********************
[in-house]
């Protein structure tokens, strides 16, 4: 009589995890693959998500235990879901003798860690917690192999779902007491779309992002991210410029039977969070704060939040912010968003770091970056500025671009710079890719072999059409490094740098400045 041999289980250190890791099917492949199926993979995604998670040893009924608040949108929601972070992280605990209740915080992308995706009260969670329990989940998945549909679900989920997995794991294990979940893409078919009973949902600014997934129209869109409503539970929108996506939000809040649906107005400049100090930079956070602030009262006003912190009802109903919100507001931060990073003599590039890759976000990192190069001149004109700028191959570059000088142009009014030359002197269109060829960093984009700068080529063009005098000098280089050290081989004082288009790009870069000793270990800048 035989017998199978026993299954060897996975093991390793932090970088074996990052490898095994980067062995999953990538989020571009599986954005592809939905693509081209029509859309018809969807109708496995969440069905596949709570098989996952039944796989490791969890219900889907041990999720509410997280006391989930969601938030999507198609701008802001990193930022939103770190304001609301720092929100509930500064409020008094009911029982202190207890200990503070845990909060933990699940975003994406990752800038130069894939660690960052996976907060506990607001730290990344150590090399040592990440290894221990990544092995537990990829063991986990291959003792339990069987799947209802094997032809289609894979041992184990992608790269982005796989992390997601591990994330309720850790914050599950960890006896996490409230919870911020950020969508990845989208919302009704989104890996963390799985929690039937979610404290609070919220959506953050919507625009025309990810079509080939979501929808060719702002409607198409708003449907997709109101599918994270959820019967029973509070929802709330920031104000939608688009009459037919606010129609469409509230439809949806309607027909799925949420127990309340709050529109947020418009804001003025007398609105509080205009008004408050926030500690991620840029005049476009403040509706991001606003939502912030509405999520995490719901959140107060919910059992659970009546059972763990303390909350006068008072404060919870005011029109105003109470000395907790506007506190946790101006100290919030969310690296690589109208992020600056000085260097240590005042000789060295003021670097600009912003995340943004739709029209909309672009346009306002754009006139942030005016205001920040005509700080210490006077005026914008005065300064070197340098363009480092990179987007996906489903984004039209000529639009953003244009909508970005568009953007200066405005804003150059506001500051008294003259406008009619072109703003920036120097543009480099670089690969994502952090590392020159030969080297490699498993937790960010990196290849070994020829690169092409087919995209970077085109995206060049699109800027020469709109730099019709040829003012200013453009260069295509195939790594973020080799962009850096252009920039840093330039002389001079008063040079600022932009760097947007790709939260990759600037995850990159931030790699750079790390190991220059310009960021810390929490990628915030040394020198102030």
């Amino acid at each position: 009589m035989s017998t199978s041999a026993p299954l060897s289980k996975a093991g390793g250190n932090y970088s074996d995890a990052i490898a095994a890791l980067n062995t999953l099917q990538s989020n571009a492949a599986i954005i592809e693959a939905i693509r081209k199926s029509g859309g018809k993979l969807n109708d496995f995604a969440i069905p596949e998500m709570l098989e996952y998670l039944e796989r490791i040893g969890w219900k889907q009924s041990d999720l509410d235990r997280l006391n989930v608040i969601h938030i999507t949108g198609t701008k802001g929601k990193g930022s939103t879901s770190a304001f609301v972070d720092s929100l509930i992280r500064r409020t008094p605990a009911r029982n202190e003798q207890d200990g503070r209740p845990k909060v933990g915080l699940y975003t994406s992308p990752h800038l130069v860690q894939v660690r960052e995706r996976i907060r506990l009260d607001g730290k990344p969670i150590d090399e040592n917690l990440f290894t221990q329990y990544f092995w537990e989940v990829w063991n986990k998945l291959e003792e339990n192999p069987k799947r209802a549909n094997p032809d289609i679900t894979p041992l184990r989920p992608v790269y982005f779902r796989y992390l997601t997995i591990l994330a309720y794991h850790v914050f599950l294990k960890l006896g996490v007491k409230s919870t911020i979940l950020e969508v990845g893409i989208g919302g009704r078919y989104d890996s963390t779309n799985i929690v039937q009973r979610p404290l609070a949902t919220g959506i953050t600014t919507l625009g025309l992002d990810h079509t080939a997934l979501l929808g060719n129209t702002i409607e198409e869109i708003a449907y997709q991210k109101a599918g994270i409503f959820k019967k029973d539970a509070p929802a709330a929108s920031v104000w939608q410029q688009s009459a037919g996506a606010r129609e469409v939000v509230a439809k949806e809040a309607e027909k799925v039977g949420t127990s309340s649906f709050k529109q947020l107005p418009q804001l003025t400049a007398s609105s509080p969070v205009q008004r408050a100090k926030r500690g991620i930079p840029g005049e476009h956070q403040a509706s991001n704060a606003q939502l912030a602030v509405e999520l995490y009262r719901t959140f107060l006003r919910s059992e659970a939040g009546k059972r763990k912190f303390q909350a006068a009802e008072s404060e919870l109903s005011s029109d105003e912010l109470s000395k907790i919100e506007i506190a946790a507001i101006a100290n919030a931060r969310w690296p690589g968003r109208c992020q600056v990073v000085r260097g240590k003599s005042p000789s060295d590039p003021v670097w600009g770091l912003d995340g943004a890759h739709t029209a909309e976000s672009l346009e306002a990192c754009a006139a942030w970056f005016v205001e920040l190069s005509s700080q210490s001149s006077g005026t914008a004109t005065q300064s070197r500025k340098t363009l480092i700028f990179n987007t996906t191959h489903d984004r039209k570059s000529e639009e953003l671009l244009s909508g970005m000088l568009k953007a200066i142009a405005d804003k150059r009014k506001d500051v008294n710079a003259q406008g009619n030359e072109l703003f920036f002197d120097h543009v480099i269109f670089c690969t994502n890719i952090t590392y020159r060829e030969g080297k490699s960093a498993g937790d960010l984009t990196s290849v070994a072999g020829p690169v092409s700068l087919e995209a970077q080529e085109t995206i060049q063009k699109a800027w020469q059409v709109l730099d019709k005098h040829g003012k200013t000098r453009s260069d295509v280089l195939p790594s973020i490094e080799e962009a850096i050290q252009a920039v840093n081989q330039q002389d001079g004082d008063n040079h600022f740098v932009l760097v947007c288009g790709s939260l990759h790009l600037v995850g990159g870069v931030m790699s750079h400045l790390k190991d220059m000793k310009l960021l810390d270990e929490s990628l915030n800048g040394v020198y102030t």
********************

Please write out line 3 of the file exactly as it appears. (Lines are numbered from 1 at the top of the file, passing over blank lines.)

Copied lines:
């Amino acid at each position: 009589m035989s017998t199978s041999a026993p299954l060897s289980k996975a093991g390793g250190n932090y970088s074996d995890a990052i490898a095994a890791l980067n062995t999953l099917q990538s989020n571009a492949a599986i954005i592809e693959a939905i693509r081209k199926s029509g859309g018809k993979l969807n109708d496995f995604a969440i069905p596949e998500m709570l098989e996952y998670l039944e796989r490791i040893g969890w219900k889907q009924s041990d999720l509410d235990r997280l006391n989930v608040i969601h938030i999507t949108g198609t701008k802001g929601k990193g930022s939103t879901s770190a304001f609301v972070d720092s929100l509930i992280r500064r409020t008094p605990a009911r029982n202190e003798q207890d200990g503070r209740p845990k909060v933990g915080l699940y975003t994406s992308p990752h800038l130069v860690q894939v660690r960052e995706r996976i907060r506990l009260d607001g730290k990344p969670i150590d090399e040592n917690l990440f290894t221990q329990y990544f092995w537990e989940v990829w063991n986990k998945l291959e003792e339990n192999p069987k799947r209802a549909n094997p032809d289609i679900t894979p041992l184990r989920p992608v790269y982005f779902r796989y992390l997601t997995i591990l994330a309720y794991h850790v914050f599950l294990k960890l006896g996490v007491k409230s919870t911020i979940l950020e969508v990845g893409i989208g919302g009704r078919y989104d890996s963390t779309n799985i929690v039937q009973r979610p404290l609070a949902t919220g959506i953050t600014t919507l625009g025309l992002d990810h079509t080939a997934l979501l929808g060719n129209t702002i409607e198409e869109i708003a449907y997709q991210k109101a599918g994270i409503f959820k019967k029973d539970a509070p929802a709330a929108s920031v104000w939608q410029q688009s009459a037919g996506a606010r129609e469409v939000v509230a439809k949806e809040a309607e027909k799925v039977g949420t127990s309340s649906f709050k529109q947020l107005p418009q804001l003025t400049a007398s609105s509080p969070v205009q008004r408050a100090k926030r500690g991620i930079p840029g005049e476009h956070q403040a509706s991001n704060a606003q939502l912030a602030v509405e999520l995490y009262r719901t959140f107060l006003r919910s059992e659970a939040g009546k059972r763990k912190f303390q909350a006068a009802e008072s404060e919870l109903s005011s029109d105003e912010l109470s000395k907790i919100e506007i506190a946790a507001i101006a100290n919030a931060r969310w690296p690589g968003r109208c992020q600056v990073v000085r260097g240590k003599s005042p000789s060295d590039p003021v670097w600009g770091l912003d995340g943004a890759h739709t029209a909309e976000s672009l346009e306002a990192c754009a006139a942030w970056f005016v205001e920040l190069s005509s700080q210490s001149s006077g005026t914008a004109t005065q300064s070197r500025k340098t363009l480092i700028f990179n987007t996906t191959h489903d984004r039209k570059s000529e639009e953003l671009l244009s909508g970005m000088l568009k953007a200066i142009a405005d804003k150059r009014k506001d500051v008294n710079a003259q406008g009619n030359e072109l703003f920036f002197d120097h543009v480099i269109f670089c690969t994502n890719i952090t590392y020159r060829e030969g080297k490699s960093a498993g937790d960010l984009t990196s290849v070994a072999g020829p690169v092409s700068l087919e995209a970077q080529e085109t995206i060049q063009k699109a800027w020469q059409v709109l730099d019709k005098h040829g003012k200013t000098r453009s260069d295509v280089l195939p790594s973020i490094e080799e962009a850096i050290q252009a920039v840093n081989q330039q002389d001079g004082d008063n040079h600022f740098v932009l760097v947007c288009g790709s939260l990759h790009l600037v995850g990159g870069v931030m790699s750079h400045l790390k190991d220059m000793k310009l960021l810390d270990e929490s990628l915030n800048g040394v020198y102030t």